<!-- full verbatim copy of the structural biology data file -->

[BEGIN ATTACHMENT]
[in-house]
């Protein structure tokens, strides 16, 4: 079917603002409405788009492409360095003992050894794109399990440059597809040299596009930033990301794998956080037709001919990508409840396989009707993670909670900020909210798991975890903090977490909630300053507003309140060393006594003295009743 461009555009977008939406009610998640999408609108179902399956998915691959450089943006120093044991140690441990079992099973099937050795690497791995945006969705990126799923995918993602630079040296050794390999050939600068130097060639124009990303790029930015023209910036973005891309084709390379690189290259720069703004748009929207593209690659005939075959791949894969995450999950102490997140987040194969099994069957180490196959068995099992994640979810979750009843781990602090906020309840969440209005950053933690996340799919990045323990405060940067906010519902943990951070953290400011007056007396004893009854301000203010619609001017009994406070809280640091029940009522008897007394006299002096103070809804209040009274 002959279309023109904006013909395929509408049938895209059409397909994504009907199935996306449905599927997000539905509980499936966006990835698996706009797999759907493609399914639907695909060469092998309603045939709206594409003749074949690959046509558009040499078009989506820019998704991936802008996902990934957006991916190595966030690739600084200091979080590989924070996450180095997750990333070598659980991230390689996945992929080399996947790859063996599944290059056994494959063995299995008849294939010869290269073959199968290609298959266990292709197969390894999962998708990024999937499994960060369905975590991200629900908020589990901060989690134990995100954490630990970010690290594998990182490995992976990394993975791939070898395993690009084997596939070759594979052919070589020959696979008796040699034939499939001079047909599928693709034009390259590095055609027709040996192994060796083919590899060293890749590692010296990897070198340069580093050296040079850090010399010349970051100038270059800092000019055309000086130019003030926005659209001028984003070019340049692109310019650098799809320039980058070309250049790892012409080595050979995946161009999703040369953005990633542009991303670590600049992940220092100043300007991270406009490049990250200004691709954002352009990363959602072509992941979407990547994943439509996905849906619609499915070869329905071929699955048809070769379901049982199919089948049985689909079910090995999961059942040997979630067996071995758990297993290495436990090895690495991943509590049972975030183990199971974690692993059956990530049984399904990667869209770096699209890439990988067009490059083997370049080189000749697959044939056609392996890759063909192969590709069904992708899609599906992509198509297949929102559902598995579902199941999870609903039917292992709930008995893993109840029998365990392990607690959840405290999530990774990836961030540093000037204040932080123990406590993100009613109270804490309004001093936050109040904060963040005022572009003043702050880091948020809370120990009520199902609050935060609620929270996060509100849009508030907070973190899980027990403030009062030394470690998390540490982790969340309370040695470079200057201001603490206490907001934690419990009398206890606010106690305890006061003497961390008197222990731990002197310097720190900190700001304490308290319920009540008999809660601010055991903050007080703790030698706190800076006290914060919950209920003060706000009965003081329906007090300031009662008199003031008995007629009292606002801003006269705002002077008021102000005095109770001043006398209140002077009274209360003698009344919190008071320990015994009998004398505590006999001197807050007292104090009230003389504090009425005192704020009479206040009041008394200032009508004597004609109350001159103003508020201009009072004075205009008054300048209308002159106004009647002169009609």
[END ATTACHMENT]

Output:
[in-house]
């Protein structure tokens, strides 16, 4: 079917603002409405788009492409360095003992050894794109399990440059597809040299596009930033990301794998956080037709001919990508409840396989009707993670909670900020909210798991975890903090977490909630300053507003309140060393006594003295009743 461009555009977008939406009610998640999408609108179902399956998915691959450089943006120093044991140690441990079992099973099937050795690497791995945006969705990126799923995918993602630079040296050794390999050939600068130097060639124009990303790029930015023209910036973005891309084709390379690189290259720069703004748009929207593209690659005939075959791949894969995450999950102490997140987040194969099994069957180490196959068995099992994640979810979750009843781990602090906020309840969440209005950053933690996340799919990045323990405060940067906010519902943990951070953290400011007056007396004893009854301000203010619609001017009994406070809280640091029940009522008897007394006299002096103070809804209040009274 002959279309023109904006013909395929509408049938895209059409397909994504009907199935996306449905599927997000539905509980499936966006990835698996706009797999759907493609399914639907695909060469092998309603045939709206594409003749074949690959046509558009040499078009989506820019998704991936802008996902990934957006991916190595966030690739600084200091979080590989924070996450180095997750990333070598659980991230390689996945992929080399996947790859063996599944290059056994494959063995299995008849294939010869290269073959199968290609298959266990292709197969390894999962998708990024999937499994960060369905975590991200629900908020589990901060989690134990995100954490630990970010690290594998990182490995992976990394993975791939070898395993690009084997596939070759594979052919070589020959696979008796040699034939499939001079047909599928693709034009390259590095055609027709040996192994060796083919590899060293890749590692010296990897070198340069580093050296040079850090010399010349970051100038270059800092000019055309000086130019003030926005659209001028984003070019340049692109310019650098799809320039980058070309250049790892012409080595050979995946161009999703040369953005990633542009991303670590600049992940220092100043300007991270406009490049990250200004691709954002352009990363959602072509992941979407990547994943439509996905849906619609499915070869329905071929699955048809070769379901049982199919089948049985689909079910090995999961059942040997979630067996071995758990297993290495436990090895690495991943509590049972975030183990199971974690692993059956990530049984399904990667869209770096699209890439990988067009490059083997370049080189000749697959044939056609392996890759063909192969590709069904992708899609599906992509198509297949929102559902598995579902199941999870609903039917292992709930008995893993109840029998365990392990607690959840405290999530990774990836961030540093000037204040932080123990406590993100009613109270804490309004001093936050109040904060963040005022572009003043702050880091948020809370120990009520199902609050935060609620929270996060509100849009508030907070973190899980027990403030009062030394470690998390540490982790969340309370040695470079200057201001603490206490907001934690419990009398206890606010106690305890006061003497961390008197222990731990002197310097720190900190700001304490308290319920009540008999809660601010055991903050007080703790030698706190800076006290914060919950209920003060706000009965003081329906007090300031009662008199003031008995007629009292606002801003006269705002002077008021102000005095109770001043006398209140002077009274209360003698009344919190008071320990015994009998004398505590006999001197807050007292104090009230003389504090009425005192704020009479206040009041008394200032009508004597004609109350001159103003508020201009009072004075205009008054300048209308002159106004009647002169009609």